Failure: One of the worst nightmares for an entrepreneur
Jul 13 2012, 12:58 | By SME Mentor
What's the first thing that comes to your mind when you hear of a company that has suffered huge losses and is on the brink? "We knew he was good for nothing... he should have perhaps not started it in the first place... He doesn't know how to run business." These are perhaps the most common reactions that you might get to hear instantly. Failure is the worst taboo that Indians face in our country.
As a society we are very comparison driven. "I don't know how many people go to a party and say 'you know what, I have been failing for the last 5 years'." asks Alok Kejriwal, serial entrepreneur and founder of Games2win. "We have grown up in an environment where all our gurus, right from parents to teachers loathe failure. They despise it. Where as in most parts of the world especially in the US its a stepping stone to success."
Infact for some, the title of an entrepreneur itself begins with disgrace. "If I were to go out and say that I am an entrepreneur people think Im jobless. Our community is not open to experimenting with new ideas, or even taking up entrepreneurial activities till someone proves himself to be successful," complains Vikram Vora, founder of My Dentist, a chain of dental services across to serve the common main. "People need to be informed that there are failures and people need to be okay with that."
According to Mukti Shah, Clinical Psychologist and Entrepreneurship Consultant, failure among entrepreneurs is challenging on two fronts, "Not only do they have to bear the real loss in terms of huge debts, or legal affairs, but also have to deal with a negative emotional response," she says, "This may result in self-denial, depression. and even cause irrational behaviors such as suicide."
Is it normal for an entrepreneur to fail?
"Within the life span of each entrepreneur, there will be failures at some point. But that doesn't mean that he will not see successes," Says Mukti.
"In fact, 70 to 80% of all startups do not last beyond two years," says Mukti, "And barely half of those who survive the first year remain in business for the next 5 years."
While failure is taken very negatively in most parts of the country today, there are few pockets which have started recognizing it as an opportunity, according to Anjana Vivek, founder of VentureBean Consulting. "Cities like Bangalore have began seeing it in a different light. I have recently observed that such failures may not be necessarily associated with incompetence," she says, adding, "what happens in these places is that entrepreneurs either move on to other ventures, get bought out or take up salaried jobs."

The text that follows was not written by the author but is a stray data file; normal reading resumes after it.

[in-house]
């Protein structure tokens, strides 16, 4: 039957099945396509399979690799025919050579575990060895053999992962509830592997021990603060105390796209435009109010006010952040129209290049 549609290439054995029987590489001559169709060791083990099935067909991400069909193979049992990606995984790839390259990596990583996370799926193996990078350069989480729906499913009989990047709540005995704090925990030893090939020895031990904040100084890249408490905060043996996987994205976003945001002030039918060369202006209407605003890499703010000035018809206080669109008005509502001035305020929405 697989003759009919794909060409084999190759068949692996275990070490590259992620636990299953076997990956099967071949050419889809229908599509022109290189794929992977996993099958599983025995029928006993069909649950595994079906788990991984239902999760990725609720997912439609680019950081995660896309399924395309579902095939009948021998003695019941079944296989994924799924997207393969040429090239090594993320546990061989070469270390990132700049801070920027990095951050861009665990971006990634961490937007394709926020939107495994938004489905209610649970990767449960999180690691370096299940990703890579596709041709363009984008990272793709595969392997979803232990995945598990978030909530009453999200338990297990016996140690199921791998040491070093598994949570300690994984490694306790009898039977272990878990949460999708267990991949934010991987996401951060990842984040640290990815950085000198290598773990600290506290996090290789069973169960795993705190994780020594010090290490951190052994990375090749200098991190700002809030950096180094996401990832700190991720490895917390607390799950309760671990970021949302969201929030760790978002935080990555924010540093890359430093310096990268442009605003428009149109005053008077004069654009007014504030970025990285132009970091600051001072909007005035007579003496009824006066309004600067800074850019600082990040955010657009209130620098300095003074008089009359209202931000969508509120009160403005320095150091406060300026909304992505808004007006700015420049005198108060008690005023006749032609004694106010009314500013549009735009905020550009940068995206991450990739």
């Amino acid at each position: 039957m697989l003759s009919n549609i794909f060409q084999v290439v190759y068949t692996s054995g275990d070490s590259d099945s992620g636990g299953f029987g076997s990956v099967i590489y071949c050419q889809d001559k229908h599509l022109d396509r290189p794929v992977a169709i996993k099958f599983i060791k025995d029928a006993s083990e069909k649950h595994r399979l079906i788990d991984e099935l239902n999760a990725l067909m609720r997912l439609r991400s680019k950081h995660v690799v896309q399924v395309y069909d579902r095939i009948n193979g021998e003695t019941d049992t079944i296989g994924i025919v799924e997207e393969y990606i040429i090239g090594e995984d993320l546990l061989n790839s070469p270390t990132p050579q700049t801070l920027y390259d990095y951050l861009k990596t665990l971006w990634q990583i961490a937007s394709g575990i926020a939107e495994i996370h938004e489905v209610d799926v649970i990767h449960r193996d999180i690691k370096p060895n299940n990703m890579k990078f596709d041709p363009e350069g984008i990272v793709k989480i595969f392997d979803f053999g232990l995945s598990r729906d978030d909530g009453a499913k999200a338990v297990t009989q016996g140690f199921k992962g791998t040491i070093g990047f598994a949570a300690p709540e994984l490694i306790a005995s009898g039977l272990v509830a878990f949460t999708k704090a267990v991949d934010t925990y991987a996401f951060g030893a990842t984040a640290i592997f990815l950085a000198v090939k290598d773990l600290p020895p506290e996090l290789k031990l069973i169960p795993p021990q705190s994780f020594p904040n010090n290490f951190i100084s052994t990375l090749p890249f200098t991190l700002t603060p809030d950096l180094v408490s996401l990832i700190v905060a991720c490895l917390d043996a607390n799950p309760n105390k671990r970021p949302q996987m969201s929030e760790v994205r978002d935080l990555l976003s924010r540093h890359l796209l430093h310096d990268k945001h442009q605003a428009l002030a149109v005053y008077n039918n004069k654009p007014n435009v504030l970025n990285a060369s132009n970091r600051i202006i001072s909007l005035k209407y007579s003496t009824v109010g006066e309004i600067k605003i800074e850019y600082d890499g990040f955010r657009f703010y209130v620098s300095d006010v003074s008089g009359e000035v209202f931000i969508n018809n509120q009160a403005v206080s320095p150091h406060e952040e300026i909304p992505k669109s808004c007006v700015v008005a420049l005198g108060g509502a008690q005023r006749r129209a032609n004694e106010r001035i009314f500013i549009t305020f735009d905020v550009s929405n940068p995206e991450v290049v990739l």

Are you trying desperately to turn around your failure?
Regardless of how low a business has fallen, or of how much time it is taking to rebound, one of the most difficult thing for an entrepreneur is to accept that his business might be nearing its end. Or perhaps is just on the brink of that F-word called "failure". But sometimes a lot more damage is done in this process of denial. "Most people try to hide that failure and they invest and invest hoping that the failure turns around," says Alok kejriwal.
On the other hand if one begins to sense the warning signals, much heartburn can be averted. So how does one know if his business is on the edge and that something needs to be done.
1. Continued underperformance is the most obvious symptom, yet many entrepreneurs turn a blind eye to this atleast initially.
2. Turnover/attrition of key people across functions
3. Financial: Mounting debts and liabilities, delayed payments, reduced budgets
4. Inability to anticipate possible problems and not having a contingency plan for those scenarios, usually characterized by making the same mistake over and over again.
5. Mentors: Reduced interactions with advisors/mentors/consultants to the company
6. In startups, the entrepreneur's inability to delegate is a big warning sign.
7. Inability to adapt to change in time.
According to Kejriwal the simplest way of telling that an entrepreneur is on the path to failure, is if people cannot understand what the company is doing in one or two sentences or one or two minutes or in one or two conversations. "When you cannot explain to anyone and everyone including your granny or your grandfather or your watchman what you do in less than 30 seconds, I think you are bound to fail," he says.
"Even if a company gets very defensive when you tell them something negative about them, they are bound to fail. Because essentially you are blocking feedback," says kejriwal.
Periodic losses may not lead to failure
However, Anjana Vivek, founder of VentureBean Consultants warns one should not confuse periodic losses with failure. "While the company is being restructured and there is a change in business models, it may lead to a temporary fall in cash flow and reduced customers." Once a new business model takes off, the business may get back on track and grow. Therefore one should not assume that negative signals in the short term indicate a long term failure of the venture.
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